Archive for March, 2011


Wednesday, March 30th, 2011

Glyph of the word 'eaka'.


  • (n.) fence, fencing (not the sport)

A a’i ipe eaka.
“That fence is white.”

Notes: There’s the word for fence!

So at halftime, we were down 21-20. By the time the game had ended, we had 27, and they had many, many more points. Not a great start, but not unexpected. We can’t expect to not play basketball for a solid year and then come back and play at peak efficiency. Good to get back out there, though!

I’m not sure if I should cal this an ikuiku… After all, it’s mu’a that’s the ikuiku, not this one. The only distinction between the two is the line determinative that tells you that the sign is what it looks like.

In fact, now that I think about it, that’s quite odd, isn’t it! The original iku is a depiction of bamboo, and this one has a mark that says the word is what it looks like—which isn’t bamboo, but a fence! Ha! How funny.

Well, time to go to the gym and run. I’m on the comeback trail!

Henaudute sentence of the moment.

Wednesday, March 30th, 2011
‘Do I not rule an excellent land? Are there no women in my own country?

(The label ‘Γ’ on μάνδαθη indicates the gender called γαρη “earth” in Henaudute; it is used chiefly for inanimate objects and parts of things that aren’t considered parts of other things.)

I only had to make up a couple of words for this one:

  • φαῖνε, infix point at φά·ινε. /pʰɑ́ v. trans. To rule over; to govern. [Dele *pahi "lead (v.)"> *phahi (VV6) .]
  • νένε, oblique form νεῦνευ /né.ne/, /néu.neu/.  pron. I myself; my own; first person singular emphatic pronoun. [Reduplication of νε "I".]

This story I’ve been posting fragments of is a sort of Ardan Cinderella tale.  The speaker in this line is the first Hena king, Ἥνατε /hǽːnɑ.te/.  Since it might be a while before we get to any information about other characters, I’ll let you know the oppressed sister is called Θύσσαθα /tʰús.sɑ.tʰɑ/, which means “homely”, and the cruel sister is Ῥήνθιχαρε /rʰǽːn.tʰi.kʰɑ.re/, which means “heartless”—for reasons generally explained by superstition, Hena names are almost always negative qualities; I haven’t decided whether the name Ἥνατε itself, literally ‘yellow’, was meant to be an example of this (connotations of jaundice, maybe).

I noticed as I was pulling this file out to work on that I had already translated about 21 lines of this story.  I don’t know what it is about Henaudute that lets me get so much created in it; I mentioned last time I touched this text that it was the longest bit of Henaudute I have—I think actually it’s the longest I have in any of my langs.  I seriously need to start the Henaudute texts page on FrathWiki.  (The texts page on the old website is still up, for those who want to check it out.)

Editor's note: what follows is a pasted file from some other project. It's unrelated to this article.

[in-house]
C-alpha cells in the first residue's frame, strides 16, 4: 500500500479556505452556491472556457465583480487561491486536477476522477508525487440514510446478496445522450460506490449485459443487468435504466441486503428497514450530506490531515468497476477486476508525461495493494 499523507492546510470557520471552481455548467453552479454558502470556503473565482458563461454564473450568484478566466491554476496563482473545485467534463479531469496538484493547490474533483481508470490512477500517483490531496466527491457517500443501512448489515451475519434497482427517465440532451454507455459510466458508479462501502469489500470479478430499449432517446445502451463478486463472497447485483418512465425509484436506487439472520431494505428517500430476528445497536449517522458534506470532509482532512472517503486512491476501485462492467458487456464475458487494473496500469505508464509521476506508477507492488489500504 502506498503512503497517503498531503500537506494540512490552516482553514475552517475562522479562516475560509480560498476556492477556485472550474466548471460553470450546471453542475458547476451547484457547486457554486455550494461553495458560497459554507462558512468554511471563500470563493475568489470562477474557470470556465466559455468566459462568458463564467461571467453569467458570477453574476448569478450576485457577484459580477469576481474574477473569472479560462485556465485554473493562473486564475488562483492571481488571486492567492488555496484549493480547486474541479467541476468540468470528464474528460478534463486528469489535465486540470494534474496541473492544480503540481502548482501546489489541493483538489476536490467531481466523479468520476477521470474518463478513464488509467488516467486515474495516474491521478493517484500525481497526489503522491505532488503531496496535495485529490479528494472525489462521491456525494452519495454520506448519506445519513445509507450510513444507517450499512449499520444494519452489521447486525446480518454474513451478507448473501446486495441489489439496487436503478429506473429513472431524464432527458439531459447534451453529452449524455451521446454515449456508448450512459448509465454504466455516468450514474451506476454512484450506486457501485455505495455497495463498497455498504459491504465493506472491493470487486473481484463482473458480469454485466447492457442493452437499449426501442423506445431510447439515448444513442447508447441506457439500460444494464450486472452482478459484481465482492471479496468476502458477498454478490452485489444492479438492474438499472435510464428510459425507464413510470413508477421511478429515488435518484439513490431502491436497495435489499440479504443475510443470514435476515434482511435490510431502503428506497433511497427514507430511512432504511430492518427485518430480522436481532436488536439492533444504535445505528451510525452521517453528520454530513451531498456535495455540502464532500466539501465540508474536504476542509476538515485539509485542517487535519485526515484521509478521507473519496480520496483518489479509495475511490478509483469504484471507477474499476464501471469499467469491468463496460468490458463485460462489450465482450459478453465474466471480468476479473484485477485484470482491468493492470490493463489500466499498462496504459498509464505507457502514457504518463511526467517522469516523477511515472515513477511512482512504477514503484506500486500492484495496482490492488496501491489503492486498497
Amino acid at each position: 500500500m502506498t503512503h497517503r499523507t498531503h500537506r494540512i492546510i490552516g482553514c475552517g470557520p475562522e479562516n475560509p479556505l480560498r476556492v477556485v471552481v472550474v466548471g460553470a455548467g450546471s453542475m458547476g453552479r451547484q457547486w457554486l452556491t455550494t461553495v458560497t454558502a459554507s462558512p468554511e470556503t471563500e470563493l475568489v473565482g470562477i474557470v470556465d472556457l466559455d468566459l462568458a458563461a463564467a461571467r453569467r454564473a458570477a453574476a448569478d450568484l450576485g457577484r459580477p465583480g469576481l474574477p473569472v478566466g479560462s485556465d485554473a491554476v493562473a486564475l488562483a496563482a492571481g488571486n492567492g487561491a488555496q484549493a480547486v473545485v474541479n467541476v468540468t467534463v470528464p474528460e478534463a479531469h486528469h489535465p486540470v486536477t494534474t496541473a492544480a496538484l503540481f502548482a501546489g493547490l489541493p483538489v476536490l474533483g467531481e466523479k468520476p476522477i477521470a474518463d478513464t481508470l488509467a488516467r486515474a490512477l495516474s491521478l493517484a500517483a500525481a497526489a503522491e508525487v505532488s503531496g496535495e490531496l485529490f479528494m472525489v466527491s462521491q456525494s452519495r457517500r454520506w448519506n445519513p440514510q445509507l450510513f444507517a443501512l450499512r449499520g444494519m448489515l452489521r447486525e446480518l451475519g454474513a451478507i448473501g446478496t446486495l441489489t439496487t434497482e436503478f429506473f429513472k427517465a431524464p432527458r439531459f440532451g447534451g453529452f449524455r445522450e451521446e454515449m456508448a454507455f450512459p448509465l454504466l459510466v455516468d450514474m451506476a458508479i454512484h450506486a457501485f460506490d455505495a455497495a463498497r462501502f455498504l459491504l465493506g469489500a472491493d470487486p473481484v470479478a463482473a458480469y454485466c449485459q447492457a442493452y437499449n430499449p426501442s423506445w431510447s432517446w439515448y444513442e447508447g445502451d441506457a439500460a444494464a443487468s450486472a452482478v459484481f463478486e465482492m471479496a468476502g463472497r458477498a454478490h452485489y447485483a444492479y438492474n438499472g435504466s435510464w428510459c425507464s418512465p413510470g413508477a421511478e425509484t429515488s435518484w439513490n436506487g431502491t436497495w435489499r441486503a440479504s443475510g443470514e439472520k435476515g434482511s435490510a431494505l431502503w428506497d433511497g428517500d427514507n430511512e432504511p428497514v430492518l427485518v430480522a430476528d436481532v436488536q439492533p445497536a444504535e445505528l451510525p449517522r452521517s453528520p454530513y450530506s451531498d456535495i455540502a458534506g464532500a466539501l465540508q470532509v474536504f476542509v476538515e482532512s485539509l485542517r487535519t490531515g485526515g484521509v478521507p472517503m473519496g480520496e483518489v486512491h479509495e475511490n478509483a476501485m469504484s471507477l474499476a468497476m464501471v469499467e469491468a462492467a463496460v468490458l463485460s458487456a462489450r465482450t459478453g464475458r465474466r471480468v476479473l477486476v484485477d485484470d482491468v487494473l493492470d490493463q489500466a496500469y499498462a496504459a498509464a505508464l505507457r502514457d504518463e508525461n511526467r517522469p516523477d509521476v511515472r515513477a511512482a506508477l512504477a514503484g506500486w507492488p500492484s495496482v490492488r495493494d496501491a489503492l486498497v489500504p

nymatu’he: priest

Tuesday, March 29th, 2011

Example: Nymatu’he’ny mi’ki demna’het’ny’mi kalesa’het’min.
A priest knows the souls of his village.

This is actually a rejistanian proverb. It means that the priest knows best what people in his congregation are.

A nymatu’he is a priest not in the traditional European religions but in the inikresaist rejistanian one. Also the (4th wall aware) religion of Excelitism uses the term for their priests. One of the reasons for this might be that the progressan missionaries for this religion used local terms to seem less threatening to the locals.

So, what does a nymatu’he do? That depends of course to which Deity he is the nymatu’he, but in general the responsibilities are the ceremonies (including animal sacrifices and (only symbolic) human ones*), the upkeep of the temple, personal celebrations, often also predictions and very important, garuanteeing the protection of the village by keeping on the good side of deities. When a village is ravaged by a disaster, it is not uncommon to fire (‘vared) the nymatu’he’ny since they clearly were inept.

* modern times have changed the practice, even before Rejistania was founded, wooden images of humans were sacrificed


Tuesday, March 29th, 2011

Since I read about the Javanese script a couple of years ago, I’ve been kind of fascinated with the idea of its collation, formerly quoted on Omniglot, and – with better quotability – at the moment to be found in a paper by Michael Everson:

The traditional order of the Javanese script is: ha na ca ra ka da ta sa wa la pa dha ja ya nya ma ga ba tha nga and this order has some currency. (The order is hana caraka, data sawala, padha jayanya, maga bathanga, a sentence which means ‘There were (two) emissaries, they began to fight, their valour was equal, they both fell dead’.) (Everson 5)

I wondered whether something like this would also work for Ayeri, since it draws some inspiration from the phonologies of south-east Asian languages. Now fellow ZBB member Z500 posted a “Translation Challenge” today with a request to translate “The quick brown fox jumped [sic!] over the lazy dog,” the famous test sentence for fonts in Microsoft Windows, into one’s own language. I found the original example very unchallenging, so I finally wanted to tackle the attempt to make a pangram in Ayeri.

Since I’ve reworked this website last month, it is possible to simply enter a regular expression into the text field of the “Advanced Search” page, like this: